Payroll deductions improve savings rate

By Steven Lamb | October 26, 2005 | Last updated on October 26, 2005
2 min read

Despite a deteriorating track record on savings, Canadians remain optimistic about their financial future and many believe that an automatic payroll deduction plan is the best way to save, according to a national survey released today.

Among Canadians under 60 years of age, 69% expect their finances to be in better shape four years from now, according to the National Savers Study, an annual survey commissioned by Canada Investment and Savings, the government body responsible for the Canada Savings Bonds (CSB) program. Only 8% within that age group said their finances would be in worse shape than today.

“These results demonstrate a continued high level of confidence among Canadians,” said Louise Montague of Canada Investment and Savings. “And it is encouraging that the majority of Canadians still hold a great deal of optimism with respect to their personal financial situations.”

This high level confidence may appear overly optimistic, considering Canadians’ personal savings rate fell to -0.5% in the second quarter of 2005, according to Statistics Canada.

“Canadians are juggling a number of competing priorities and challenges when it comes to making decisions about saving and investing,” said Montague. “However, this study also tells us that Canadians feel more comfortable about the future and feel less financial pressure and anxiety when they have some savings.”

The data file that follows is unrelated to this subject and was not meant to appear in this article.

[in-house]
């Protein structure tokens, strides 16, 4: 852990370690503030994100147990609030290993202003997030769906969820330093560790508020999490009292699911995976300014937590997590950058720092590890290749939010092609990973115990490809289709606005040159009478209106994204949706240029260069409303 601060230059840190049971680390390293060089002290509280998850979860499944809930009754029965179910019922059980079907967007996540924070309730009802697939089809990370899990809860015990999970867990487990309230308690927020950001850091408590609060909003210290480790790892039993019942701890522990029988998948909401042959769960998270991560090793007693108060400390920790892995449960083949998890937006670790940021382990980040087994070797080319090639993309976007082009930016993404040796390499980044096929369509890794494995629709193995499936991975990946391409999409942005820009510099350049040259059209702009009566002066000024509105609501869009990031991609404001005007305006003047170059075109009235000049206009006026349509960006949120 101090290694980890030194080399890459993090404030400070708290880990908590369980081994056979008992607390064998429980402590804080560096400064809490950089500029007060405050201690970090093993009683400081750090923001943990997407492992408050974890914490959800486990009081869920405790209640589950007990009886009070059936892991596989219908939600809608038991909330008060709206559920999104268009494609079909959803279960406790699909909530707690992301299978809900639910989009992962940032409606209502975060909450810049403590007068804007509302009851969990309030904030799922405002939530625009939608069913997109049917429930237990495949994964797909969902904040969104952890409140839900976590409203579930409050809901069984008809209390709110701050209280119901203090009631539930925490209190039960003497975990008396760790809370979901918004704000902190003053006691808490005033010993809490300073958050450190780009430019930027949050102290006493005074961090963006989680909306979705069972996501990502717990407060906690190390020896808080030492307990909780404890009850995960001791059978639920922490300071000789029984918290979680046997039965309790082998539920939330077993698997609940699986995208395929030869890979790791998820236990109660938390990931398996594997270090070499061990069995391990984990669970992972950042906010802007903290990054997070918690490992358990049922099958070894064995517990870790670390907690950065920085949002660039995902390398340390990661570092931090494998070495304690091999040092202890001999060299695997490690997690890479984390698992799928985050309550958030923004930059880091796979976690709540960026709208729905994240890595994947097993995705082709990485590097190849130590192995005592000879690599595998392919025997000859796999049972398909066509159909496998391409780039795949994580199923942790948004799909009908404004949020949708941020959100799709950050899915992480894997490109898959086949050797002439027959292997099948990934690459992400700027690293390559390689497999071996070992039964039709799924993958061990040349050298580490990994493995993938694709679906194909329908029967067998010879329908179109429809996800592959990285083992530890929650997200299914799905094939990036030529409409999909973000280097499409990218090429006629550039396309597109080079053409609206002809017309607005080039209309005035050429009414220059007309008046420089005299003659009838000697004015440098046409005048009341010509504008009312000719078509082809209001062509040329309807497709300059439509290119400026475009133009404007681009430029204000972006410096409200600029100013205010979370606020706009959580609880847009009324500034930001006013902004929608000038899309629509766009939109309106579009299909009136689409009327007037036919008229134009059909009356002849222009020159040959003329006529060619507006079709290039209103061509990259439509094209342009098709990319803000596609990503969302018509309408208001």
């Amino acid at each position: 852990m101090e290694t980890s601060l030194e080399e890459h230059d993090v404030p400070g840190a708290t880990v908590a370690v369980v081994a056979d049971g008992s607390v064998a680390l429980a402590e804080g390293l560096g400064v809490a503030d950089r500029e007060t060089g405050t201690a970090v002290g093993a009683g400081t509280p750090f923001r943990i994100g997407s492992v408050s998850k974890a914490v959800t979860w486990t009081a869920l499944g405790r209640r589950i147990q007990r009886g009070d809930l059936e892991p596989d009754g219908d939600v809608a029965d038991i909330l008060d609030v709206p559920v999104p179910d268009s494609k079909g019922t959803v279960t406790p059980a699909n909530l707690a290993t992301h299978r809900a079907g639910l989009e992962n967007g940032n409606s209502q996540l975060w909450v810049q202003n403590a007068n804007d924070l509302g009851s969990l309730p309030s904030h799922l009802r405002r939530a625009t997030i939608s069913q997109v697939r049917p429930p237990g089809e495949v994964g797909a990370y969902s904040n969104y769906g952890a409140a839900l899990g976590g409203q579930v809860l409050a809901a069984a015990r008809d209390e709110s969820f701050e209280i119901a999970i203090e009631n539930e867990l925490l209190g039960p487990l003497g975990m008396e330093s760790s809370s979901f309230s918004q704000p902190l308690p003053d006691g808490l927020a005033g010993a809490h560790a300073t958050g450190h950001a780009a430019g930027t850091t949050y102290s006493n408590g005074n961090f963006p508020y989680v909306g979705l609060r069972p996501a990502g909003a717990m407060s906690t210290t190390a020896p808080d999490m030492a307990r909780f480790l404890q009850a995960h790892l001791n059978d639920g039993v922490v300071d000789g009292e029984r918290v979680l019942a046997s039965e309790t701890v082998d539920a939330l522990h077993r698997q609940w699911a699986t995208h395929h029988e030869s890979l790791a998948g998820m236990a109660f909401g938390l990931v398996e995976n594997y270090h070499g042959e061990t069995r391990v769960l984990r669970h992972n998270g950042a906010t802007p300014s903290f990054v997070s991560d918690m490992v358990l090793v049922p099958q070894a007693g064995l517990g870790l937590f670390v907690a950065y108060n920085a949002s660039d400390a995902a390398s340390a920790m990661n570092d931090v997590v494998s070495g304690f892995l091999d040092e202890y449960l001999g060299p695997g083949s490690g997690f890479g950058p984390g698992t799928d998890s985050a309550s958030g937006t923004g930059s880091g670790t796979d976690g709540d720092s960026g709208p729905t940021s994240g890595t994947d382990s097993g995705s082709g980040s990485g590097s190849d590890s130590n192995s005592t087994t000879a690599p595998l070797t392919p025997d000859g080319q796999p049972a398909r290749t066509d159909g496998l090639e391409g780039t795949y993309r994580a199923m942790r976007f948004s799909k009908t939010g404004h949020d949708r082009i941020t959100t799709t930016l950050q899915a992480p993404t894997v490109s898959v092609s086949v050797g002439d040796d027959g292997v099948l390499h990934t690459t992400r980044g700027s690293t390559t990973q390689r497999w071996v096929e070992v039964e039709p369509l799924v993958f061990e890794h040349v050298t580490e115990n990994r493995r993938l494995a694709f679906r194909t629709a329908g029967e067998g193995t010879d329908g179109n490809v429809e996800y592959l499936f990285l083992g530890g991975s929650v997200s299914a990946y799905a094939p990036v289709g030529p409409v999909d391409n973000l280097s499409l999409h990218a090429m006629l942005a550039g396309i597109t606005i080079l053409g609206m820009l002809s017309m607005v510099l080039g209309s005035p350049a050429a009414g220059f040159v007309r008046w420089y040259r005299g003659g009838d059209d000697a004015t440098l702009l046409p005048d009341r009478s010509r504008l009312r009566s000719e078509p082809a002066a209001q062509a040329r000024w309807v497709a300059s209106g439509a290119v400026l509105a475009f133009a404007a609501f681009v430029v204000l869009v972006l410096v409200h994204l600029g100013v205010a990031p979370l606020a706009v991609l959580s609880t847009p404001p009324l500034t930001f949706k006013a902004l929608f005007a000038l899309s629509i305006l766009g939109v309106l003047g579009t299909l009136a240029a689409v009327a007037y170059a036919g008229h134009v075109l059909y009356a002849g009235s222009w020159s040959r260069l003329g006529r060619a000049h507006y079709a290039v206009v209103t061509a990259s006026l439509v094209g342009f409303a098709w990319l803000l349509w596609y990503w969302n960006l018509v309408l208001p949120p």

The study’s findings offer support for payroll deduction savings programs, as participants say they are able to save more than 5% of their annual income by having it bypass their chequing account. Among the general population, about half of Canadians say they are attaining that level of savings.

It should be noted, of course, that CSBs are available through such a payroll deduction plan.

“A third of Canadians report that an automatic deduction plan is the most important method of saving,” said Louise Montague of Canada Investment and Savings. “Canadians believe that the two most important rules of saving are to start early and to stick to a plan. Payroll helps them reach both of those objectives.”

Among those who buy CSBs through payroll deduction, 24% set aside between 1% and 5% of their annual income; 34% set aside between 6% and 10%; and 13% devote 11% to 15%. Another 17% manage to squirrel away more than 15%.

Still, 52% of respondents to the survey said that paying down debt was their primary focus, admitting that it hampered their ability to save. Sixty-seven percent said increases in everyday expenses were having an impact on their savings rate. Thirteen percent of Canadians — about 4 million people — reported they do not save anything at all.

The study also found that Canadians are twice as likely to describe themselves as conservative investors than aggressive investors, with security of savings being the most important factor when making decisions about savings and investment products.

Montague says the CSB Payroll Savings Program currently deals with 12,000 public and private sector organizations, representing nearly a million employees.

The 2005-06 Canada Savings Bond sales campaign kicked off on October 3, 2005 and runs until April 1, 2006.

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Steven Lamb